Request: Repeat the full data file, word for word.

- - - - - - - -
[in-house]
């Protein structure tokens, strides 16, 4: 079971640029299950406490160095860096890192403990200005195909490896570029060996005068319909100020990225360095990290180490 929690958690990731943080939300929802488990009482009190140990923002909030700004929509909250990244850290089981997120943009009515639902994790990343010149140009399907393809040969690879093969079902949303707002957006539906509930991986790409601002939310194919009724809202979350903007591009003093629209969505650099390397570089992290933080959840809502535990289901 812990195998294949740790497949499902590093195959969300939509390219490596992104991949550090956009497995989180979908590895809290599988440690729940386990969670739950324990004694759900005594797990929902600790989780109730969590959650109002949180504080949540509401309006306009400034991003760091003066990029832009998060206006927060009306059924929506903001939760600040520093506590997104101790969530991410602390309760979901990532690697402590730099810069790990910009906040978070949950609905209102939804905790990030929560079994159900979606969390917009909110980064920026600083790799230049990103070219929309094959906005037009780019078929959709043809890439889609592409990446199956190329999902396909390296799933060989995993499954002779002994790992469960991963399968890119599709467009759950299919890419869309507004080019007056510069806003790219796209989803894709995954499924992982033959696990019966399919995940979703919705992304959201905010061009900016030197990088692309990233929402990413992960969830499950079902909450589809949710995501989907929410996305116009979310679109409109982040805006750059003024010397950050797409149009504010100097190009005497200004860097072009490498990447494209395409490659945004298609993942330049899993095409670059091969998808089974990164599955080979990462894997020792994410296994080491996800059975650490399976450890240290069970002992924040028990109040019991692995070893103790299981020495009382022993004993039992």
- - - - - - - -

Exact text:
[in-house]
């Protein structure tokens, strides 16, 4: 079971640029299950406490160095860096890192403990200005195909490896570029060996005068319909100020990225360095990290180490 929690958690990731943080939300929802488990009482009190140990923002909030700004929509909250990244850290089981997120943009009515639902994790990343010149140009399907393809040969690879093969079902949303707002957006539906509930991986790409601002939310194919009724809202979350903007591009003093629209969505650099390397570089992290933080959840809502535990289901 812990195998294949740790497949499902590093195959969300939509390219490596992104991949550090956009497995989180979908590895809290599988440690729940386990969670739950324990004694759900005594797990929902600790989780109730969590959650109002949180504080949540509401309006306009400034991003760091003066990029832009998060206006927060009306059924929506903001939760600040520093506590997104101790969530991410602390309760979901990532690697402590730099810069790990910009906040978070949950609905209102939804905790990030929560079994159900979606969390917009909110980064920026600083790799230049990103070219929309094959906005037009780019078929959709043809890439889609592409990446199956190329999902396909390296799933060989995993499954002779002994790992469960991963399968890119599709467009759950299919890419869309507004080019007056510069806003790219796209989803894709995954499924992982033959696990019966399919995940979703919705992304959201905010061009900016030197990088692309990233929402990413992960969830499950079902909450589809949710995501989907929410996305116009979310679109409109982040805006750059003024010397950050797409149009504010100097190009005497200004860097072009490498990447494209395409490659945004298609993942330049899993095409670059091969998808089974990164599955080979990462894997020792994410296994080491996800059975650490399976450890240290069970002992924040028990109040019991692995070893103790299981020495009382022993004993039992």